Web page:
Pick one of your existing 3ds Max models that uses V-Ray materials to refurbish for PixelSquid (the closer the model is to the PixelSquid spec, the easier it will be to refurbish). Models that are CheckMate Pro are a good choice, as they are already verified to pass many of the PixelSquid specification points.
After loading the chosen model into 3ds Max, you should prepare and light the scene using the PixelSquid Studio Tool.
Run the Inspection Script to get information about what changes may be required in order for the model to work for PixelSquid.
Work on refurbishing the model so that it not only works for PixelSquid, but also appears photo-real within the calibrated lighting generated by the PixelSquid Studio tool. The changes may be as simple as fine-tuning your existing materials.
NOTE:The calibrated light rigs are designed to reveal problems in materials and keep quality consistent to work in the PixelSquid pipeline. If you find materials created outside of the calibrated rig look incorrect, the materials must be updated to work within the calibrated rig in order to be approved.
Read the Render Elements & Contribution document to better understand the importance of contribution layers.
Once your model is refurbished, run the Inspection Script again to see if there are any potential issues remaining with the model that may not be visible until later during model’s processing.
Read and familiarize yourself with the PixelSquid Submission and Review process.
Common Fail Points
Below are a list of the most common reasons that we might fail a submission. Please read through these carefully and follow the links to the relevant articles.
Check the size of the asset and verify that it is real-world size, a 1:1 ratio. The scene units should also be assigned to Centimeters.
Real-world scale is accepted within 1% of the real-world equivalent. If there is not an exact real-world counterpart (such as a human character or an unbranded car), the model must use the size/scale of comparable objects in real-life.
There is an exception for exceedingly large/small models such as planets or an ant, for example.
This is explained in point 2.3.2 of the PixelSquid Specification.
Asset Broken Apart Logically
- If an asset is made of separate pieces in the real world, it should be separated into those same separate pieces in the Refurb Asset.
- Do not separate assets that would result in an overwhelming amount of individual objects. Assets to keep unseparated include: the hundreds of leaves on a tree (although the leaves should be separate from the trunk, for example), each spoke on a bicycle wheel, each scale on a snake.
- We’ve created a Scene Organization Best Practices document that should help with more details. Several additional examples of object groups with images of too few, too many and just right organization are also available.
Only Use V-Ray Materials
- Each scene object should have its own individual material. Refrain from using Multi-Sub Object materials.
- Ensure that each material is set to function in real-world lighting and has realistic settings. For reference on how to create realistic materials, please refer to our V-Ray Material Guide
- If using Subsurface Scattering, always use the VrayFastSSS2 Material. If using this material, be sure and add the VraySSS2 Render Element to the scene.
- Color value should never be set at 0 (pure black) or 255 (pure white).
- More best practice settings can be found on the Rendering QuickTips page.
Dark Diffuse Color for Metals
Make sure the Diffuse color of most metal materials is dark in order to keep them looking rich and contrasty. The metal material can use a small amount of color, but the RGB Value should usually be less than 50. In other words, If the metal has a colored reflection (such as gold) Then the color you want the gold to be should be plugged into the Reflection color and the Diffuse color should be a much darker version of that reflection color.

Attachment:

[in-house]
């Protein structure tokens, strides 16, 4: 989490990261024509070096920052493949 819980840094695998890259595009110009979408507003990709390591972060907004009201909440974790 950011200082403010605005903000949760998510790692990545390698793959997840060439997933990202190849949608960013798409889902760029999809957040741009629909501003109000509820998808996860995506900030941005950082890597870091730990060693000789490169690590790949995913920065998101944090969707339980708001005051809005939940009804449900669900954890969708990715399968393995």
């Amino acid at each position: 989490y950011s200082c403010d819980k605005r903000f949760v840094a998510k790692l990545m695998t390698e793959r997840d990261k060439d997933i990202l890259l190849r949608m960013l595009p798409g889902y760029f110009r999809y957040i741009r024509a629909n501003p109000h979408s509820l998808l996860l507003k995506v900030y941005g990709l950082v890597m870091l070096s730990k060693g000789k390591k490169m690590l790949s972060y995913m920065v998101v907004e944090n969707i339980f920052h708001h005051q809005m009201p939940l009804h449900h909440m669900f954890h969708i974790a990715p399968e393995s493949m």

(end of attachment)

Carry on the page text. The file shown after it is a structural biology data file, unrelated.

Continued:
Always Use Fresnel Reflections for Certain Materials
These materials should always use Fresnel Reflections and typically using these IOR settings:
- Water – 1.3
- Glass/Acrylic – 1.5-1.6
- Shiny plastics – 2.2-3
- Polished woods and paint – 3.2-5
- Dull Metals – 12-18
- Reflective metals – 25-40
Realistic Material Highlights
Try unlocking the Hilight glossiness and Reflection glossiness and giving the Hilight glossiness a value that is .1-.2 less than the Reflection glossiness. This is a great way to give bright highlights a realistic glow and soften the harshness of sharp highlights.
You should almost never use the Translucency settings of the VRay material. Instead, use the VRayFastSSS2 material.
Be sure to set-up your computer monitor, Photoshop and 3DsMax correctly for accurate color. Learn more here.
Object Modeled Photo-Real
Make sure the object is modeled to hold up at a high resolution and is photoreal.
Flipped Faces & Unwelded Vertices
Watch out for geometry errors, such as flipped faces or unwelded vertices.
Object should be assigned to a layer with a descriptive name and should not reside in the Default layer. For example, a sailboat would be on its own layer, titled Sailboat.
The scene file should not include animation on any assets.
Editable Poly Only
All scene geometry should be Editable Poly; convert all Editable Mesh, Splines, NURBS, and Patches to Edit Poly.
3ds Max Design Users
If you are using 3ds Max Design, you must turn off the “Use Real-World Scale” setting in the General tab under Customize–>Preferences.
A guide to best practices and and render settings can be found on our Rendering QuickTips page. This is a great resource to use at all points of the model creation process
We have also created a guide for Scene Organization and Management which will show you the best way to set up and organize your scene. These tips will save you time and make sure that your model is easy to edit and work with.